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During my work placement, I was surprised to find the staff so helpful. I was given the responsibilities to enter research data into Excel, and then Anna explained more about her research, which was interesting. I also enjoyed drawing a building from a photo album from the IOE archives. Some of the things I learned about research and how the brain functions was very technical and I have a lot of respect for the work that is being done at CRAE. I was able to meet with other staff that worked at CRAE and IOE Press, and I even met a friendly woman at the library who ate with me and chatted during lunchtime. They all were really helpful and I got to learn new skills like working with InDesign. Which I only did briefly, but would like to learn more about. Besides my time in the library, I also had a chance to chat with Robyn [Steward], who nicely made suggestions to me about art schools, as I am doing my GCSE’s this year. To sum up my experience, I can say that I really enjoyed my time at the Centre for Research in Autism and Education, and I hope I can keep in touch with everyone there. I would also recommend the placement to others, and I would like to go back to visit one day. If you, or somebody you know, would be interested in the placement scheme we run for autistic secondary school pupils please contact us via email: firstname.lastname@example.org crae news
CRAE annual lecture Thursday 12 November marked our 6th Annual Lecture, and this year we welcomed Dr Paul Shattuck, Director of Autism Life Course Outcomes Research Programme at the A.J. Autism Institute in Philadelphia. Over 200 guests heard Dr Shattuck discuss his experiences of autistic people’s transition from school to adult life, outlining evidence his research group have gathered to demonstrate the services “cliff-edge” so many people refer to when talking about autism in adulthood. In his engaging lecture, he described how in the USA only 58% of autistic people in their twenties have ever worked since leaving high school – a smaller percentage than other disability groups. Dr Shattuck emphasised the need for a holistic approach to increase autistic people’s life chances by giving them the support they need to be involved with their local community through paid internships, employer training and crucially ongoing support. Despite the bleak figures, Dr Shattuck descibed his hope that we live in a generation of autistic and parent advocates that can and will drive political change for autistic people. You can watch the full lecture online bit.ly/6thCRAELecture and see what people had to say on twitter using the hashtag #CRAELecture
Share experiences of the legal system with us! We are conducting a new research project which aims to understand autistic people’s access to justice. If you, or anybody you know, have had any experiences that you would like to share with us relating to this project then please get in touch with Anna (email@example.com) crae news
Hellos and goodbyes We are pleased to welcome Professor Dermot Bowler from the Autism Research Group at City University, who will be spending time at CRAE while he is on sabbatical. We also welcome Susanna O’Brien – who has done some fantastic work on a classroom attention project. Welcome to Kathrin Olsen, who has joined CRAE as a visiting PhD student from the University of Oslo. And a huge welcome BACK to Janina Brede, who completed an undergraduate placement at CRAE. Janina now works on a project evaluating a model of inclusive education for autistic children. We have welcomed our own in-house visual artist, Louisa Martin, (who will develop an art installation exploring the interplay between autistic subjectivity and technology) as well as Katy Warren and Hannah White, who are both undergraduate placement students from Bath University. Sadly, we say goodbye to Dr Themis Karaminis, who worked on our Seeing the World Differently project. Themis will be hugely missed and a welcome addition to the University of Plymouth in his new post. We also sadly said goodbye to Angelica Brasacchio; an Erasmus placement student from Pisa Vision Lab and to Amy Alexander, an undergraduate placement student from Cardiff University.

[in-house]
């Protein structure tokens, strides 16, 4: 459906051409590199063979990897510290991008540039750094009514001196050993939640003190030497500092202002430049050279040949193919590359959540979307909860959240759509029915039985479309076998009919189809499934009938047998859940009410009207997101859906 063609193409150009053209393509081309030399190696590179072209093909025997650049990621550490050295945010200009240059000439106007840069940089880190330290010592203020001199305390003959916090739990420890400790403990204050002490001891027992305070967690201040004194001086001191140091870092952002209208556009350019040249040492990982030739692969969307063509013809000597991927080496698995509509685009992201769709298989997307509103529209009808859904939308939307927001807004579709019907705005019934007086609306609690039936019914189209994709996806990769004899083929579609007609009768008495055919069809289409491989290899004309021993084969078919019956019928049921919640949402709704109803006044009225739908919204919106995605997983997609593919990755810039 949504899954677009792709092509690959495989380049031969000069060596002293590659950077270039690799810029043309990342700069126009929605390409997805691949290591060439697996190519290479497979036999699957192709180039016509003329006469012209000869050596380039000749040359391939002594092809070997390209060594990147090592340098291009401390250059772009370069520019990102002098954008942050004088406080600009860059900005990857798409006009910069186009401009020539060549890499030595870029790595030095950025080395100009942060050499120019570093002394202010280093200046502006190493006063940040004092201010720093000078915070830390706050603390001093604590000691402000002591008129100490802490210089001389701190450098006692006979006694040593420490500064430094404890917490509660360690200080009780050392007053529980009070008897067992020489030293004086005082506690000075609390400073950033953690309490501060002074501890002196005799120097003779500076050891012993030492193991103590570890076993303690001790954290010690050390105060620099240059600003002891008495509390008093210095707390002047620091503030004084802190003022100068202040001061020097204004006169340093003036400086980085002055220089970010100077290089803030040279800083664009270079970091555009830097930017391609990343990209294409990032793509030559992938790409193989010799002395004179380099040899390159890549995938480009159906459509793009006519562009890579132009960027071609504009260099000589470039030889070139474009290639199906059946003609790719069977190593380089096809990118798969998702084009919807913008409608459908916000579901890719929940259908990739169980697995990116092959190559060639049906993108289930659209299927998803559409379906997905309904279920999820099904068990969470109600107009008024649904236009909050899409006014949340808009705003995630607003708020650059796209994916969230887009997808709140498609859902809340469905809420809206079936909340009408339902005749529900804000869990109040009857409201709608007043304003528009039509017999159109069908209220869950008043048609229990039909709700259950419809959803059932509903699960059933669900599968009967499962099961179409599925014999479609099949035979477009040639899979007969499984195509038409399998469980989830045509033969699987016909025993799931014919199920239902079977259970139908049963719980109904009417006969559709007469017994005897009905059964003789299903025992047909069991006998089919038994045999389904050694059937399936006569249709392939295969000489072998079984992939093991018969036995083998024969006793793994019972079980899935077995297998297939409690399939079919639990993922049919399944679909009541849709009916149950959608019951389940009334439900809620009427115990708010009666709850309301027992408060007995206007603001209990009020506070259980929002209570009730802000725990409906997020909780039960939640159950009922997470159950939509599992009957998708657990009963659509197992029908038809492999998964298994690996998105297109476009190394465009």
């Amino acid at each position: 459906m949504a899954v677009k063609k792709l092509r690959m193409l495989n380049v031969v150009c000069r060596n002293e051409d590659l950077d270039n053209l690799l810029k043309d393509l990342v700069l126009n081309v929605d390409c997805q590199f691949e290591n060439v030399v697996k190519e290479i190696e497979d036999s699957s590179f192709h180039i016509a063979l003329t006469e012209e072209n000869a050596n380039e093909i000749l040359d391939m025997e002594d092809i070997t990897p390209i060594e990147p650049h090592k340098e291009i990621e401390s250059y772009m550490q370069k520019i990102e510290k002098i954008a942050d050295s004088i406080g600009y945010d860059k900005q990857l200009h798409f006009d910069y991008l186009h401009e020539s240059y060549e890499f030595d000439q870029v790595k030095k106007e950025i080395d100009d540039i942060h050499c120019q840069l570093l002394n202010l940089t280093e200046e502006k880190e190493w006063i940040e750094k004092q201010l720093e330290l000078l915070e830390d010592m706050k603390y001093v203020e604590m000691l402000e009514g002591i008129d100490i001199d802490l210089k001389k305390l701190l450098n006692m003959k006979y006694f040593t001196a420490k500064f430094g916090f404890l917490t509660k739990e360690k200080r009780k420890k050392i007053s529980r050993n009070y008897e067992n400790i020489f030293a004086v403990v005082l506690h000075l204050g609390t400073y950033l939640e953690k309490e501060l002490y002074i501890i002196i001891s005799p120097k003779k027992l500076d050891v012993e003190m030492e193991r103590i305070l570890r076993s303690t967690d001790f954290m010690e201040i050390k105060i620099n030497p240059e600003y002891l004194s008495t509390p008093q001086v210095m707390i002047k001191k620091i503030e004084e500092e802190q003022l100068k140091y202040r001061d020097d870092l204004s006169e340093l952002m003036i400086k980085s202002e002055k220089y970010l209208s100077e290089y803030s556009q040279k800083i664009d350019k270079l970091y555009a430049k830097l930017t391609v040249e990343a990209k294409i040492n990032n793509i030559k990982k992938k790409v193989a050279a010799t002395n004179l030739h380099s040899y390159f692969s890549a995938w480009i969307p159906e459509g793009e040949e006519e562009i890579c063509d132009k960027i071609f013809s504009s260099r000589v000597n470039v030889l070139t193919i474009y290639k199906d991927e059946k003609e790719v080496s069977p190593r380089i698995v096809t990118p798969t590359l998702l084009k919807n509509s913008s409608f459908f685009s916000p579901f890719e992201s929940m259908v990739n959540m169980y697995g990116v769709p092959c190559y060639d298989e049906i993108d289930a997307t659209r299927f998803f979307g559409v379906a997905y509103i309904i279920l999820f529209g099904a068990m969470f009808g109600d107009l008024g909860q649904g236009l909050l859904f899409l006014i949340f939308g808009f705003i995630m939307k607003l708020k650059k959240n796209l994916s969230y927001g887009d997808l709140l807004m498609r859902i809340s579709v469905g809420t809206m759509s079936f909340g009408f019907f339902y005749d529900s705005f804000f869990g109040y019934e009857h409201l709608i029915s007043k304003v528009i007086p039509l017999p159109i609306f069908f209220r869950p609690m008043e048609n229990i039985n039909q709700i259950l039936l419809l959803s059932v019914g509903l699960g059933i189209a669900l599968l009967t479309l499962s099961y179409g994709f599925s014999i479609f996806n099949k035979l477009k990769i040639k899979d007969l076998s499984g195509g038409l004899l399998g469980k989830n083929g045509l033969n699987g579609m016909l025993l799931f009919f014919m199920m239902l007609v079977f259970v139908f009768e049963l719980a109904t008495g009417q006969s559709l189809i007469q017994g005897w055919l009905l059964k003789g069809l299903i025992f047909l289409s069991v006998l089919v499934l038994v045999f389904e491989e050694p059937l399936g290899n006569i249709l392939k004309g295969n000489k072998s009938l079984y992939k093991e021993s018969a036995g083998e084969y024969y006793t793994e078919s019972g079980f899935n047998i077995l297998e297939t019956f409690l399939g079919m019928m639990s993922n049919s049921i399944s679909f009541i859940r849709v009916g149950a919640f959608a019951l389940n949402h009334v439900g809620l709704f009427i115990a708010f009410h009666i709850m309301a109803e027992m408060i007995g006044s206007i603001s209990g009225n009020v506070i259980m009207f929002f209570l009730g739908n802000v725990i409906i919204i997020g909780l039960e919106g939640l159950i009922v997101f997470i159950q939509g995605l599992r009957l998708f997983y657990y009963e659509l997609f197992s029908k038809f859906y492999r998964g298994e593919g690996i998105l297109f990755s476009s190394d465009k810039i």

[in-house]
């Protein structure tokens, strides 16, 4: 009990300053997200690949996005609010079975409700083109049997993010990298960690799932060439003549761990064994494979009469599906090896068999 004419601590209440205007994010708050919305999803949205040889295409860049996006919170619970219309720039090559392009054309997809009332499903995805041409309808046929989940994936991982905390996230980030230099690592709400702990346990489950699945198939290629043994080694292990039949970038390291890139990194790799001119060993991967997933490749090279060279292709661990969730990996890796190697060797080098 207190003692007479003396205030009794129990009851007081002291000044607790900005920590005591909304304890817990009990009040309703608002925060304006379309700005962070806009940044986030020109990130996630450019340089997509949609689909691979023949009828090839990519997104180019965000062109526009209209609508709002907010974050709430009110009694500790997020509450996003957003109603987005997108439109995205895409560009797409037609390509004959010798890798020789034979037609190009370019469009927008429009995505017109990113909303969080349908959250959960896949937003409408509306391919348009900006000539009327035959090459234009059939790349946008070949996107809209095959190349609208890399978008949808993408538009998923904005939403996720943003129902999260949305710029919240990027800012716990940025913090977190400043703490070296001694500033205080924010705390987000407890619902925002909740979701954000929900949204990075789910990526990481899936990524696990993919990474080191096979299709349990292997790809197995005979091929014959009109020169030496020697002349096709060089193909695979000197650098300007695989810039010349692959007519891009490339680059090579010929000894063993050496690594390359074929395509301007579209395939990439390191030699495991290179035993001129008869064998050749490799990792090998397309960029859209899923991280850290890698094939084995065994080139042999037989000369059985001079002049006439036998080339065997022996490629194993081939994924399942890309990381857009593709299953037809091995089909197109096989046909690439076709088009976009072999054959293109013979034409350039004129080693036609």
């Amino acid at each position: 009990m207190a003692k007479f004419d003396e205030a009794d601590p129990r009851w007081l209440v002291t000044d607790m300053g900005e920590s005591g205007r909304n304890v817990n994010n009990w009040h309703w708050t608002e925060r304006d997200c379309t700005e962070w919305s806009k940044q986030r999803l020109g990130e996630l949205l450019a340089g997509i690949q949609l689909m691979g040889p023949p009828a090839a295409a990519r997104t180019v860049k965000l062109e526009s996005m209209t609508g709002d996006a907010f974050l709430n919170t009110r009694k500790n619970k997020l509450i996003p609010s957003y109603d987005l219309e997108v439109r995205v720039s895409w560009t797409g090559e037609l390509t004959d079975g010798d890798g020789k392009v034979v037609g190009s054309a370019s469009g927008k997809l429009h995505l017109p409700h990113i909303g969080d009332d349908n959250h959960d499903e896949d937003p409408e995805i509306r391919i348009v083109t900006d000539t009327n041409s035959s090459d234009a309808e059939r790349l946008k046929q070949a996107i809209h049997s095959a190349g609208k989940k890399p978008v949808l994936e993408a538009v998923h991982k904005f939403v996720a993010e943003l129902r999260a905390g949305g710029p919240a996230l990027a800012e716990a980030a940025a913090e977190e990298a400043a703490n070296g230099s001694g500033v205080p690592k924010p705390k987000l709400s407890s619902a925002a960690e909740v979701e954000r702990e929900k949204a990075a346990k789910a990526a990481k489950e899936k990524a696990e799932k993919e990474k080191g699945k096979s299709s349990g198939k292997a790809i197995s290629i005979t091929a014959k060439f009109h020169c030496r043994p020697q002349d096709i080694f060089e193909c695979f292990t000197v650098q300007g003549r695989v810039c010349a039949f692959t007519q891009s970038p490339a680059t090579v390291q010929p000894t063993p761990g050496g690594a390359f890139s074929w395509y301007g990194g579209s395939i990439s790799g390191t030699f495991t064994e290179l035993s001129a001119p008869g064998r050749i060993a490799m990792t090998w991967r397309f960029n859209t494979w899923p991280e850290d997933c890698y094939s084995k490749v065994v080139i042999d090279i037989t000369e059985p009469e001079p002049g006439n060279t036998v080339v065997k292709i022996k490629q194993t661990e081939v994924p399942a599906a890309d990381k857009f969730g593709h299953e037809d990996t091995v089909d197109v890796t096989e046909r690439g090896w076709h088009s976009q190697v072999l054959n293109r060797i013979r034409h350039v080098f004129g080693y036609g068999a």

Congratulations! First and foremost, we would like to extend our warmest congratulations to our director Liz, and her husband Marc, on the arrival of their gorgeous baby girl, Freya. Congratulations also to Dr Anna Remington has been awarded funding from the UCL Grand Challenges scheme for research about autistic people’s access to justice. A massive well done to Lorcan Kenny, too, who has secured funding to pursue his own PhD research within CRAE! Finally, huge congratulations to Lenny (Louise) Neil, who successfully defended her PhD examinations to become Dr Neil! Conferences As ever, we have been travelling around the country, and indeed the globe to share updates about our research. Lorcan Kenny spoke at the first Shaping Autism Research seminar in Edinburgh and Dr Themis Karaminis spoke about our MRC-funded research into visual perception in autism at the Neurodevelopmental Seminar series held in Oxford over the summer. CRAE was also very well represented at both the European Conference of Visual Perception in Liverpool and at the British Psychological Society Developmental and Social Section conference held in Manchester. Further, our Director Liz Pellicano gave no less than three talks at the Asia Pacific Autism Conference in Brisbane, which by all accounts were very well received.
CRAE is a partnership between the UCL Institute of Education and Ambitious about Autism, the national charity for children and young people with autism. Its aim is to “improve the outcomes for people with autism” by enhancing the research evidence for effective interventions, education and outcomes for children and young on the autism spectrum.
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The latest research, news and events from The Centre for Research in Autism and Education (CRAE), UCL Institute of Education